So I could just make my transformations that way?
8. (Original post by Philip-flop)
Yeah that's what I want to be able to do. But the book doesn't really explain how to achieve this

Yeah but I don't really understand how to draw Natural Log graphs in the first place
Do you know the graph of ? As is it's inverse, it's a reflection in the line y=x. It should be in the textbook, or you can use an online grapher like desmos.
9. (Original post by NotNotBatman)
Do you know the graph of ? As is it's inverse, it's a reflection in the line y=x. It should be in the textbook, or you can use an online grapher like desmos.
Yes I know that e^x and that ln(x) is it's inverse. But for some reason I'm still having trouble

I have been using Desmos to try and make more sense of it
10. (Original post by Philip-flop)
Would I be right in thinking that if... f(x) = lnx then f(-x+3) = ln(-x+3) ?? <<< also written as ln(3-x)
So I could just make my transformations that way?
Yes.
11. (Original post by Philip-flop)
Would I be right in thinking that if... f(x) = lnx then f(-x+3) = ln(-x+3) ?? <<< also written as ln(3-x)
So I could just make my transformations that way?
Exactly.
12. To get from to we first translate the curve by vector . Can you work out what we do next to get to ?
13. Wonderful explanations everyone!! I think I'm finally starting to understand it
14. For anyone who is interested. Here is my answer...
15. The only thing I have trouble with now is working out where Natural Log graphs cross the x-axis say for example...

16. (Original post by Philip-flop)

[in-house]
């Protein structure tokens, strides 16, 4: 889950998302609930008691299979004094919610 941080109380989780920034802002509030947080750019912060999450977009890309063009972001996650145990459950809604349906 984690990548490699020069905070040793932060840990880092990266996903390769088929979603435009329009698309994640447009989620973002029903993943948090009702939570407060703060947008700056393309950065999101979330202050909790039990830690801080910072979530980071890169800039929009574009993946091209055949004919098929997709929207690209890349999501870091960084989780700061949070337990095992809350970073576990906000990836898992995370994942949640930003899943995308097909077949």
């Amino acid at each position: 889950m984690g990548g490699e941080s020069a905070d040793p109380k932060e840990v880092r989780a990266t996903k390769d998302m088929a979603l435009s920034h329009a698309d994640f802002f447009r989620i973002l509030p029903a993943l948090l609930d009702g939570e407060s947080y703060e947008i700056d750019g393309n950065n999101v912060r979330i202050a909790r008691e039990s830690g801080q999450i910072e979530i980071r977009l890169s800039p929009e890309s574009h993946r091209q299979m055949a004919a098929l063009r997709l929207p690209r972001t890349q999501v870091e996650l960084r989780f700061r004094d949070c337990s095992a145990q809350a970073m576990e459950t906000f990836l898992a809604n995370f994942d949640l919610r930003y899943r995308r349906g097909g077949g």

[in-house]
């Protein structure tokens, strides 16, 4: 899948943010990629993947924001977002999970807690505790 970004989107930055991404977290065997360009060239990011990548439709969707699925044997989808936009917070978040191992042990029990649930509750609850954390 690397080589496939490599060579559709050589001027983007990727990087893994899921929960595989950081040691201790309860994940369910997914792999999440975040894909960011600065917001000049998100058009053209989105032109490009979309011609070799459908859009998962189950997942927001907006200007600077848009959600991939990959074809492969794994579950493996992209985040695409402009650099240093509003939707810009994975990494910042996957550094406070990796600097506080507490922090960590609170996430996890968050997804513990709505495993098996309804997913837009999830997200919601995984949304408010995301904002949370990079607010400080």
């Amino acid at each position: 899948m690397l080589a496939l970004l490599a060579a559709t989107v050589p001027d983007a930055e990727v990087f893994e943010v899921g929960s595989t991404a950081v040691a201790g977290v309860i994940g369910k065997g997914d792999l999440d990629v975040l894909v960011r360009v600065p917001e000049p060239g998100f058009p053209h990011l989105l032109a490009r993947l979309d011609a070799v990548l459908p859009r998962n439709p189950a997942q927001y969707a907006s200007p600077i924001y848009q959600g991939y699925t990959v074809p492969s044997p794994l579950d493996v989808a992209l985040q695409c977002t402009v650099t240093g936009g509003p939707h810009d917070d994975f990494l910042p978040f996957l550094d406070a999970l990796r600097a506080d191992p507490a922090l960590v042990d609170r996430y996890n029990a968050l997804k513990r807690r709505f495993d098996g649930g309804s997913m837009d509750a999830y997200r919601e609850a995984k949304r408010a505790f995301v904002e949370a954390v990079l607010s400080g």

The only thing I have trouble with now is working out where Natural Log graphs cross the x-axis say for example...

They cross the x axis when y=0
in this case
ln(2x) +3 = 0
ln(2x)=-3
2x=e^-3
x=(e^-3)/2
17. (Original post by ValerieKR)
They cross the x axis when y=0
in this case
ln(2x) +3 = 0
ln(2x)=-3
2x=e^-3
x=(e^-3)/2
Thank you so much!! I had actually forgotten how to solve Logs for a second there! You helped a lot!!
18. (Original post by Philip-flop)
So yet again I'm struggling to self-teach Maths...

I find the Edexcel C3 Modular Maths Textbook difficult to learn from which ends up leaving gaps in my knowledge of the subject.

How would you go about drawing Inverse Exponential Functions onto a graph?
The example I'm struggling with atm is...

I know that this is the Inverse of y=e^(-x+3) but I am still having trouble drawing it without having to draw the non-inverse exponential function first!!
As a side question, you might want to double check your inverse function.

Your original function () crosses the x-axis at .

Your inverse should then cross the y-axis at , however, your inverse crosses the y-axis at .
19. (Original post by simon0)
As a side question, you might want to double check your inverse function.

Your original function () crosses the x-axis at .

Your inverse should then cross the y-axis at , however, your inverse crosses the y-axis at .
No, in this case ln(3-x) is the inverse of an e^x graph. I wasn't trying to find the reverse of ln(3-x) I was trying to work out what ln(3-x) looks like on a graph.